Saturday, June 23, 2012

Chromatic Scale

The Chromatic Scale is a useful little start to the world of scales.  Simply put, a Chromatic Scale is a series of notes between octaves that include all possible notes, twelve in all.  We move one half (or semi) tone at a time from one note to the next through the octave.

Here is the example in C:

C - C# - D - D# - E - F - F# - G - G# - A - A# - B - C

As a general guideline, when we are ascending the scale, we use sharps.  (Notice I said guideline and not rule.) As we go down the scale, let's use flats instead of sharps:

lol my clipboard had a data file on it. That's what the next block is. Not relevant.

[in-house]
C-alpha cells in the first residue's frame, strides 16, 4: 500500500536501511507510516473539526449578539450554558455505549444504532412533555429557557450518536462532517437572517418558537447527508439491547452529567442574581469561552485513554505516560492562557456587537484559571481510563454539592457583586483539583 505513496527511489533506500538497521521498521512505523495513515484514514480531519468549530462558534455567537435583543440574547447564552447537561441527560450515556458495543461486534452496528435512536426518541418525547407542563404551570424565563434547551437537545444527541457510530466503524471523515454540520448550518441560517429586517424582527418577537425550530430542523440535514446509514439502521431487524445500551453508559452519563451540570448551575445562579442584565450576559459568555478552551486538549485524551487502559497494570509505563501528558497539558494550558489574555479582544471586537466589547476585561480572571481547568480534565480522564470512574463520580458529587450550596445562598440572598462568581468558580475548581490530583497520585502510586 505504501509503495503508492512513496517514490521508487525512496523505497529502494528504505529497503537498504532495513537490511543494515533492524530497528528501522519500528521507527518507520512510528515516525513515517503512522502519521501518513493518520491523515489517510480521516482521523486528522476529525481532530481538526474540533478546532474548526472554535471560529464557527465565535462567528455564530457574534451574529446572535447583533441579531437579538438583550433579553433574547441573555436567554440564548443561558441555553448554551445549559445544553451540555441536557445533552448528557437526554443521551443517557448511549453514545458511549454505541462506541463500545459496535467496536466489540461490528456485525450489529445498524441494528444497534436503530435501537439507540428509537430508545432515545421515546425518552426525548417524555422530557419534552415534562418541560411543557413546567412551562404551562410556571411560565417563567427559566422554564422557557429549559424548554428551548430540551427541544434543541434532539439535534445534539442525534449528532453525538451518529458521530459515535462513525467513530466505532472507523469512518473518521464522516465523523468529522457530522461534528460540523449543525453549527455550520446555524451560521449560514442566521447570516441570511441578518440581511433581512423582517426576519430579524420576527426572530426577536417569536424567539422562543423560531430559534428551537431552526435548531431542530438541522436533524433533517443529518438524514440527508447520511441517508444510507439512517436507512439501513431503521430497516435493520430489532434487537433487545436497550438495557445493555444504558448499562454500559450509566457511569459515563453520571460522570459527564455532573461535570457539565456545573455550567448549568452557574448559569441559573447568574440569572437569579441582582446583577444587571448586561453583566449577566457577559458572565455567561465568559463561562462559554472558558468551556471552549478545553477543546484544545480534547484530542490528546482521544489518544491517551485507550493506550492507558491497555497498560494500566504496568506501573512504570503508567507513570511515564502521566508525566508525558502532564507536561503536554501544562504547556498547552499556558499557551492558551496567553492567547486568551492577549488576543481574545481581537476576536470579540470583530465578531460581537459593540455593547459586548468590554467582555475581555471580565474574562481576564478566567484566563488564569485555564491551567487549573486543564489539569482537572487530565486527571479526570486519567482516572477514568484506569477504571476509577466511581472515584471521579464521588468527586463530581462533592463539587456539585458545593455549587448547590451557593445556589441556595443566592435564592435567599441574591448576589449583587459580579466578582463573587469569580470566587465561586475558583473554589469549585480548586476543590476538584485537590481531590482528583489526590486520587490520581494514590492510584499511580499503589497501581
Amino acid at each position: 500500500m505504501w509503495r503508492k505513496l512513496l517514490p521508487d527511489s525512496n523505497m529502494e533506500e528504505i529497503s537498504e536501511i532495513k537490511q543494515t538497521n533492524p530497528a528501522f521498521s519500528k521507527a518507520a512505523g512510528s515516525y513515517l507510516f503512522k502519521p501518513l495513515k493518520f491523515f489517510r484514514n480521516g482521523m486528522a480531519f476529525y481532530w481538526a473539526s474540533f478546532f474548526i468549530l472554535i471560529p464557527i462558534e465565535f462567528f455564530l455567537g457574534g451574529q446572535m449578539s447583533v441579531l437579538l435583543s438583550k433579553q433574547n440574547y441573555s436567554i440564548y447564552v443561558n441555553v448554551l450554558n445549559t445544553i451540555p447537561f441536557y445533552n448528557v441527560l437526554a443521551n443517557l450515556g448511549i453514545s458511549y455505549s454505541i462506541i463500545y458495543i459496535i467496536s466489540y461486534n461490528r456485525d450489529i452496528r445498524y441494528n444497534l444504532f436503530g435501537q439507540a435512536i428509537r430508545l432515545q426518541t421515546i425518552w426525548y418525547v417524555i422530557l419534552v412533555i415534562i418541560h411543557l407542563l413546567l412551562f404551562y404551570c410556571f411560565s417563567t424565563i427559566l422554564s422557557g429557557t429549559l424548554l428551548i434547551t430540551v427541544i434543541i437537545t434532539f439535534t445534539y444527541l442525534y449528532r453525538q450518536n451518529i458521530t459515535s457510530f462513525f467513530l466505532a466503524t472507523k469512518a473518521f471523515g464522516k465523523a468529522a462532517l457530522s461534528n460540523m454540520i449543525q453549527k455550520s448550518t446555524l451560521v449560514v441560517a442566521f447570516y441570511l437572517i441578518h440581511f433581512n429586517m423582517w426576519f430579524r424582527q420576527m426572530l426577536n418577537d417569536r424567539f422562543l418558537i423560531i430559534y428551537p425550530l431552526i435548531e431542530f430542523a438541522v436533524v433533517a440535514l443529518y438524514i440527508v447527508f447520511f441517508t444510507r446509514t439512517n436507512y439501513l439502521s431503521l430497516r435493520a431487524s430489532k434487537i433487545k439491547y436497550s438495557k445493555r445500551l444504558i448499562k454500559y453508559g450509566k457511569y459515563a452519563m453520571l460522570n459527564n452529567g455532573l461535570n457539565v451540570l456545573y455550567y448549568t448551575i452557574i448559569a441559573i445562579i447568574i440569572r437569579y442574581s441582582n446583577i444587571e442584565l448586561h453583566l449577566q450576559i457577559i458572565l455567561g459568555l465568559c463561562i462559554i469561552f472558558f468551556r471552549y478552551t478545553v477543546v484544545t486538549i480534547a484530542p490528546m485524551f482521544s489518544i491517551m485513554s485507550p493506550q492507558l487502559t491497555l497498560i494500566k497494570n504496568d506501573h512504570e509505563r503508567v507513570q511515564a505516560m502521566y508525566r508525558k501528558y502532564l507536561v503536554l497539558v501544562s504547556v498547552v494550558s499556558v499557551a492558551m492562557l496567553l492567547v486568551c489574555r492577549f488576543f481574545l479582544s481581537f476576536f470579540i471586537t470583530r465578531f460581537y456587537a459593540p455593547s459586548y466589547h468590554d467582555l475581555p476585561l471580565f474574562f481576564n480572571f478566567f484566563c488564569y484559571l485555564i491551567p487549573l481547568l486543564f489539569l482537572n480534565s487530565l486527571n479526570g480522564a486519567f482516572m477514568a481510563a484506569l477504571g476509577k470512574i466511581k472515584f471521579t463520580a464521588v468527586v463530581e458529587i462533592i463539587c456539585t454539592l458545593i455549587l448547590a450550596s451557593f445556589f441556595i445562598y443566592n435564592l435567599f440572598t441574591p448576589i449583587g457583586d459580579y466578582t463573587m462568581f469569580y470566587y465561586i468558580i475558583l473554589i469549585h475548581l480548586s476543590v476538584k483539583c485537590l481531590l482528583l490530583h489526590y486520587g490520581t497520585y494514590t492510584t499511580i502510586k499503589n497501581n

C - B - Bb - A - Ab - G - Gb - F - E - Eb - D - Db - C

We can learn a couple of things about music by looking at the ascending and descending Chromatic Scales.  First, this lists out all of the available notes.  There is not H or beyond note.  Second, sharps and flats can describe the same tone.  For example, as we move ascending from C to D we have a C# between them.  Descending from D to C we have a Db.  Those two notes, C# and Db, are the same tones.

The rules for the Chromatic Scale are the same in every key.  Simply take the note you want to start one and move in half steps (or semitones) until you reach it's next octave.


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